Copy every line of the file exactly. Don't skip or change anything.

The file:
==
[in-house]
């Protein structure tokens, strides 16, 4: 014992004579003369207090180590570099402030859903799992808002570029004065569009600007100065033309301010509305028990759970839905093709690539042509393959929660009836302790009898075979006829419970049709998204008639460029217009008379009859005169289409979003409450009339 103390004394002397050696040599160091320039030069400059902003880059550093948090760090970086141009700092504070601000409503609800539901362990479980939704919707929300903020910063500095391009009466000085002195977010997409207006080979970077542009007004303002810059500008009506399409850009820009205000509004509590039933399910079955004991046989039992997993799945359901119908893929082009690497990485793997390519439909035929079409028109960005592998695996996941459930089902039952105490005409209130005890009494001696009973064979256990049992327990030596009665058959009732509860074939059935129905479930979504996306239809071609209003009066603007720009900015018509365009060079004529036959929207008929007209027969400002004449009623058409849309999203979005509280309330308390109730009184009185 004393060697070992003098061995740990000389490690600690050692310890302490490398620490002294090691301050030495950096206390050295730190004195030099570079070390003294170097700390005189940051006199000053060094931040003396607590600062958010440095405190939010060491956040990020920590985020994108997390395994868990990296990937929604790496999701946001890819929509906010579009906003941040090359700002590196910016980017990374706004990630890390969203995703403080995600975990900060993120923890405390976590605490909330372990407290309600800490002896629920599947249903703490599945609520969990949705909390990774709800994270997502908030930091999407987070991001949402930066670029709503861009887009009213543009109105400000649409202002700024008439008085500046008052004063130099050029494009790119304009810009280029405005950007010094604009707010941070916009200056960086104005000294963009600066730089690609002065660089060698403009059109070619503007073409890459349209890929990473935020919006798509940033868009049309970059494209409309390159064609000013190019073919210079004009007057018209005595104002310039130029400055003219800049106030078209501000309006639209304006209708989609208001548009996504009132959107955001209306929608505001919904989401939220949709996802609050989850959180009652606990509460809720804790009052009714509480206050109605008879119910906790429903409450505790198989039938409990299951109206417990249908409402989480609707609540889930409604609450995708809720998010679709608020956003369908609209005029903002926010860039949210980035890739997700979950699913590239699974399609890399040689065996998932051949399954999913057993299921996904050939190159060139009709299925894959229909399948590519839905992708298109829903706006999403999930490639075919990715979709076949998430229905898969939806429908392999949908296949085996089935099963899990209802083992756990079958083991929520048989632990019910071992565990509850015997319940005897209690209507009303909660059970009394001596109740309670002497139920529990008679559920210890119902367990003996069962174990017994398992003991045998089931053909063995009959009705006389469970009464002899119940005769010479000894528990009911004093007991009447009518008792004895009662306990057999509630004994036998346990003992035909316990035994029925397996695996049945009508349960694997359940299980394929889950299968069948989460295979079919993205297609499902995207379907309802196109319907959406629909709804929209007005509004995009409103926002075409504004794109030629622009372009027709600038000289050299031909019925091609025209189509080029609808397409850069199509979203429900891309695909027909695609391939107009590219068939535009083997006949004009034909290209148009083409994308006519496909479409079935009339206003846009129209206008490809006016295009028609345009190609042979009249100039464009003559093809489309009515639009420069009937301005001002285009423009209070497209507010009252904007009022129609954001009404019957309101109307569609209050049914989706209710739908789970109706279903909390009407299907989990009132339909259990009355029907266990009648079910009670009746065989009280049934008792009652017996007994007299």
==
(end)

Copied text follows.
[in-house]
């Protein structure tokens, strides 16, 4: 014992004579003369207090180590570099402030859903799992808002570029004065569009600007100065033309301010509305028990759970839905093709690539042509393959929660009836302790009898075979006829419970049709998204008639460029217009008379009859005169289409979003409450009339 103390004394002397050696040599160091320039030069400059902003880059550093948090760090970086141009700092504070601000409503609800539901362990479980939704919707929300903020910063500095391009009466000085002195977010997409207006080979970077542009007004303002810059500008009506399409850009820009205000509004509590039933399910079955004991046989039992997993799945359901119908893929082009690497990485793997390519439909035929079409028109960005592998695996996941459930089902039952105490005409209130005890009494001696009973064979256990049992327990030596009665058959009732509860074939059935129905479930979504996306239809071609209003009066603007720009900015018509365009060079004529036959929207008929007209027969400002004449009623058409849309999203979005509280309330308390109730009184009185 004393060697070992003098061995740990000389490690600690050692310890302490490398620490002294090691301050030495950096206390050295730190004195030099570079070390003294170097700390005189940051006199000053060094931040003396607590600062958010440095405190939010060491956040990020920590985020994108997390395994868990990296990937929604790496999701946001890819929509906010579009906003941040090359700002590196910016980017990374706004990630890390969203995703403080995600975990900060993120923890405390976590605490909330372990407290309600800490002896629920599947249903703490599945609520969990949705909390990774709800994270997502908030930091999407987070991001949402930066670029709503861009887009009213543009109105400000649409202002700024008439008085500046008052004063130099050029494009790119304009810009280029405005950007010094604009707010941070916009200056960086104005000294963009600066730089690609002065660089060698403009059109070619503007073409890459349209890929990473935020919006798509940033868009049309970059494209409309390159064609000013190019073919210079004009007057018209005595104002310039130029400055003219800049106030078209501000309006639209304006209708989609208001548009996504009132959107955001209306929608505001919904989401939220949709996802609050989850959180009652606990509460809720804790009052009714509480206050109605008879119910906790429903409450505790198989039938409990299951109206417990249908409402989480609707609540889930409604609450995708809720998010679709608020956003369908609209005029903002926010860039949210980035890739997700979950699913590239699974399609890399040689065996998932051949399954999913057993299921996904050939190159060139009709299925894959229909399948590519839905992708298109829903706006999403999930490639075919990715979709076949998430229905898969939806429908392999949908296949085996089935099963899990209802083992756990079958083991929520048989632990019910071992565990509850015997319940005897209690209507009303909660059970009394001596109740309670002497139920529990008679559920210890119902367990003996069962174990017994398992003991045998089931053909063995009959009705006389469970009464002899119940005769010479000894528990009911004093007991009447009518008792004895009662306990057999509630004994036998346990003992035909316990035994029925397996695996049945009508349960694997359940299980394929889950299968069948989460295979079919993205297609499902995207379907309802196109319907959406629909709804929209007005509004995009409103926002075409504004794109030629622009372009027709600038000289050299031909019925091609025209189509080029609808397409850069199509979203429900891309695909027909695609391939107009590219068939535009083997006949004009034909290209148009083409994308006519496909479409079935009339206003846009129209206008490809006016295009028609345009190609042979009249100039464009003559093809489309009515639009420069009937301005001002285009423009209070497209507010009252904007009022129609954001009404019957309101109307569609209050049914989706209710739908789970109706279903909390009407299907989990009132339909259990009355029907266990009648079910009670009746065989009280049934008792009652017996007994007299």